Two year old receives artificial stem cell-based trachea
A two-year-old girl, who was born in South Korea in 2010 without a windpipe, has implanted doctors from the Children's Hospital of Illinois (USA) with an artificial windpipe made of synthetic fibers that has been covered with blood stem cells from the child's bone marrow. Media around the world saw this as promising news from stem cell research. But there remain doubts about the meaningfulness and the suggested long-term healing success.
Little Hannah Warren was born in Seoul in August 2010 to a Canadian father and a Korean mother. When the two-year-old saw the light of day, her entire body turned blue due to the lack of oxygen. Hannah suffered from the extremely rare tracheal agenesis, she missed the windpipe. Doctors had to act quickly to save the child's life. They put a tube in her throat through which her lungs could be oxygenated. More specifically, the tube ran through the esophagus and was passed from there into the lungs. In order to prevent gastric acid from flowing back into the lungs, the doctors closed the esophagus towards the stomach and the girl was put a gastric tube directly into her stomach, through which she could be fed. From the beginning, however, it was clear that Hannah would not be able to survive in this state in the long run.
Ethical controversy about surgery In the case of little Hannah, the US medical doctor Dr. Mark Holterman, professor at the University of Illinois College of Medicine in Peoria. He drew the renowned stem cell researcher Dr. Paolo Macchiarini from the Karolinska Institute in Stockholm (Sweden), who had previously implanted stem cell-based artificial hollow organs. For the first time, the doctors wanted to try out the new technology on a two-year-old girl. After the necessary funds could be raised, intensive ethical discussions followed, since Hannah also acted as a guinea pig and her parents understandably reached for every straw given the child's seemingly hopeless situation. The ethical conflicts of stem cell research in general were also discussed due to the use of stem cells to colonize the artificial hollow organ. However, since the stem cells were obtained from the child's bone marrow, these concerns were quickly resolved.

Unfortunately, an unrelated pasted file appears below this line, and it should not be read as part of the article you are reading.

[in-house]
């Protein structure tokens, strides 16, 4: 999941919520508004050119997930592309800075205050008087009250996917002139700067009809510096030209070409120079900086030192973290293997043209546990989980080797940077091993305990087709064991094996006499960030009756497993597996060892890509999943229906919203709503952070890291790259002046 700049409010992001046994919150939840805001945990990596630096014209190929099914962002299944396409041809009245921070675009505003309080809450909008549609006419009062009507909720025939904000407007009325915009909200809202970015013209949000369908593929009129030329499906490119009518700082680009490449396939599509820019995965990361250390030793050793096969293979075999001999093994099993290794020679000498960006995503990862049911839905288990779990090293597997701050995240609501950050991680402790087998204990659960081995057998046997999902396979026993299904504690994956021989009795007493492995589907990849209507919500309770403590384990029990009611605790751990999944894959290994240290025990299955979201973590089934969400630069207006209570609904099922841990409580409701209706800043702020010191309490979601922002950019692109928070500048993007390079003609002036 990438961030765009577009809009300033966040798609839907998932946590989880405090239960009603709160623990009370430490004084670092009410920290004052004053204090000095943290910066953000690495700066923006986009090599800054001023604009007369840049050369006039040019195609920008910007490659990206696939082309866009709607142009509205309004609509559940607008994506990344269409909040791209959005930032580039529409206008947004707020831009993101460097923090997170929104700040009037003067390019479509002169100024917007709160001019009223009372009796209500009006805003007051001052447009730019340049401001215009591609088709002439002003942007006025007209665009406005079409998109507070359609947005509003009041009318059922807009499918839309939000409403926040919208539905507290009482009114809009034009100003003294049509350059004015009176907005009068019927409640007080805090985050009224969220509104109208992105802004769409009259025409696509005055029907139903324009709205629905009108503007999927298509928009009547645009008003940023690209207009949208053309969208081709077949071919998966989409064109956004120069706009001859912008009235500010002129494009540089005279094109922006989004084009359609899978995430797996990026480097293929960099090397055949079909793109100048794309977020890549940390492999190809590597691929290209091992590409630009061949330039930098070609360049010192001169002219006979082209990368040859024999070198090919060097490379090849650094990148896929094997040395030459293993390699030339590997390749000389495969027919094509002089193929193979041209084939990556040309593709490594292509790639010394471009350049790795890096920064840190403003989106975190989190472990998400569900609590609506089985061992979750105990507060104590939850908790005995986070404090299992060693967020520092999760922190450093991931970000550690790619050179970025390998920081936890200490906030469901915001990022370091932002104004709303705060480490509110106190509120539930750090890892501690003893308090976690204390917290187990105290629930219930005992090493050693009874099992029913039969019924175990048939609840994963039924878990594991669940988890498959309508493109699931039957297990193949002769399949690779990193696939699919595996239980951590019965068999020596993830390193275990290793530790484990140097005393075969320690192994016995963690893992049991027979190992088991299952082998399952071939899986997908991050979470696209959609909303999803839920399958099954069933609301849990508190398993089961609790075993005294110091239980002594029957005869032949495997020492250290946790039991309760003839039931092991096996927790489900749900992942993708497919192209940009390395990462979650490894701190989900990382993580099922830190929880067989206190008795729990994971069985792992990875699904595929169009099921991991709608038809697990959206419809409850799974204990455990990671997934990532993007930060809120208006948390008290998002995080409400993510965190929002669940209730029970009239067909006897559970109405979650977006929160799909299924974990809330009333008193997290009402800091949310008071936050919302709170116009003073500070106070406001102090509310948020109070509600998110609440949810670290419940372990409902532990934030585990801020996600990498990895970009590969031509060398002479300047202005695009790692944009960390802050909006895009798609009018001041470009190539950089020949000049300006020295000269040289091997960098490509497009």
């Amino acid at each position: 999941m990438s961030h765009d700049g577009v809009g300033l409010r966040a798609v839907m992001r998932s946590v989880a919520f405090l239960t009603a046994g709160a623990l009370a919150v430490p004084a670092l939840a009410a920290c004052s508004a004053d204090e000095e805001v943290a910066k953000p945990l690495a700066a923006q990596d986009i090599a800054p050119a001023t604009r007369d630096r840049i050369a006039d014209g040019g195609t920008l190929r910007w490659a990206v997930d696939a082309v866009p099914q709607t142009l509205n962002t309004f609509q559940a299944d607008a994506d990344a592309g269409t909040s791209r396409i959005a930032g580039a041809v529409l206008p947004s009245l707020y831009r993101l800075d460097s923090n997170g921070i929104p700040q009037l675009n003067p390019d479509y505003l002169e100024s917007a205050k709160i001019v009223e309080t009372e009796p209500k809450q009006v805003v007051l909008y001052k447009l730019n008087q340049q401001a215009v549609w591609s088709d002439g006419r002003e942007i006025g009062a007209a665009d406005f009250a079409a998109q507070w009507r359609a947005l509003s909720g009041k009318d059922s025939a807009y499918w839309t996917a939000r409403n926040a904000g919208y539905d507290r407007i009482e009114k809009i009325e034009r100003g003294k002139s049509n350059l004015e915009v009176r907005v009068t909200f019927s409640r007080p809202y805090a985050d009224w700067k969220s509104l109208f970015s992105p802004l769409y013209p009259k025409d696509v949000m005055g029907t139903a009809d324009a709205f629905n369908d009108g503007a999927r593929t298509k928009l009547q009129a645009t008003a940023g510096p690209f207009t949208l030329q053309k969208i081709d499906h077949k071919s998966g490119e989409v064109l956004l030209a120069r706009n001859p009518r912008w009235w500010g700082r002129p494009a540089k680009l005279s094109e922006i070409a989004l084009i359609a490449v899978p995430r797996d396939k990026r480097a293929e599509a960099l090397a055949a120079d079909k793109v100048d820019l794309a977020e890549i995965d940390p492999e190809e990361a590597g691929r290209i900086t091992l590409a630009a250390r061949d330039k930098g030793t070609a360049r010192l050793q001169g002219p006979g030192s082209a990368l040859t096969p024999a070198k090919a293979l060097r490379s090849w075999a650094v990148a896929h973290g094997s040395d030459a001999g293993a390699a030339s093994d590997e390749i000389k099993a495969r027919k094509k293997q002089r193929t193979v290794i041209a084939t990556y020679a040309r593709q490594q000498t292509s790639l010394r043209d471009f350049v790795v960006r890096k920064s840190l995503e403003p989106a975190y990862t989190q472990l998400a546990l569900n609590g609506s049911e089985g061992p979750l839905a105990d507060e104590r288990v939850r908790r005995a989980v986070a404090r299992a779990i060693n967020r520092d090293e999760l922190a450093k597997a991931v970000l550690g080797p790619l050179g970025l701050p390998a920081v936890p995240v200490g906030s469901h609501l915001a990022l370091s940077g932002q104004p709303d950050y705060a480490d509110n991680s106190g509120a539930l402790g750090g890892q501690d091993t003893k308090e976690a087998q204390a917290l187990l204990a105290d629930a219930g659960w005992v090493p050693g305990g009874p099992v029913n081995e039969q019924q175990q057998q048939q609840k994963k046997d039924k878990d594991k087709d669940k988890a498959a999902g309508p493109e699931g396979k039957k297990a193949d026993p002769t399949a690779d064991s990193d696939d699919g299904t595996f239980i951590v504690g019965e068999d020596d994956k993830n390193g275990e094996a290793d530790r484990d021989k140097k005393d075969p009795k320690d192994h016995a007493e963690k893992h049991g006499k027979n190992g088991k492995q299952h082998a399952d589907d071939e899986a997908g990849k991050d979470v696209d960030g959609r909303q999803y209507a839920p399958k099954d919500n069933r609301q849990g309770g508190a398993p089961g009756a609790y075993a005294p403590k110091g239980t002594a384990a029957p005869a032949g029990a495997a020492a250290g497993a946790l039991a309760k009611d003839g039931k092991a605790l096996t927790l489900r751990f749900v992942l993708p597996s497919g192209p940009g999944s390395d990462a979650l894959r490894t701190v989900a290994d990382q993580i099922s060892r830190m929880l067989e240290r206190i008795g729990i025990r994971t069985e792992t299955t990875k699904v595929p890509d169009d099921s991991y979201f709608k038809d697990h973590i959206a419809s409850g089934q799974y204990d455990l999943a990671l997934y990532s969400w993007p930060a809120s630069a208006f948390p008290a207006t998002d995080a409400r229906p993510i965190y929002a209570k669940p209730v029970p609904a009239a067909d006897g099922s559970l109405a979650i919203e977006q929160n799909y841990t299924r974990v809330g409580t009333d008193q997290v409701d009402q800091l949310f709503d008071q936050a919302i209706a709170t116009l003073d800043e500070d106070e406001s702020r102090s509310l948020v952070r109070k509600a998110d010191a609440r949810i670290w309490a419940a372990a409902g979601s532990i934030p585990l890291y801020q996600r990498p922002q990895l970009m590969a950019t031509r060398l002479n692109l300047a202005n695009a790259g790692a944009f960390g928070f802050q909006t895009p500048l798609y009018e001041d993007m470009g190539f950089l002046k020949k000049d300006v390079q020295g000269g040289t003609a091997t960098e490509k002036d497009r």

Two-year-olds can breathe and taste normally for the first time. Ultimately, all the responsible institutions gave their consent and the girl was put through the plastic trachea covered with stem cells a month ago in the Children's Hospital of Illinois during an operation lasting several hours. At first, the ambitious medical project seems to have been a success. The child can breathe and theoretically eat normally for the first time in his life, although extreme restraint has so far been observed here. The little girl was only allowed to try a lollipop. With solid food, she may have to wait some time. Because the doctors also discovered vocal cords in the girl during her examinations, they hope that Hannah may even learn to speak over the years.
Doubts about the medical advantages of the new procedure An overall convincing result, if it weren't for the doubts about the durability of the artificial trachea and the possible risks. Because two of the few adult patients who have been operated on with the method have died for no apparent reason and in one patient the artificial hollow organ has proven to be unstable. Basically, the question also arises whether this new treatment method has a medical advantage over the previously used trachea transplantation of deceased donors. Availability can be mentioned here as a clear plus point of stem cell-based artificial hollow organs, but the safety of therapy actually seems higher with the conventional method. However, a donor organ does not grow with children, so that in case of doubt they also need a new operation or transplant. How the life of the little Hannah will go remains open for the time being due to the imponderables, but looking back at the past 32 months since her birth, an improvement can be expected. (fp)
Image: Martin Büdenbender / pixelio.de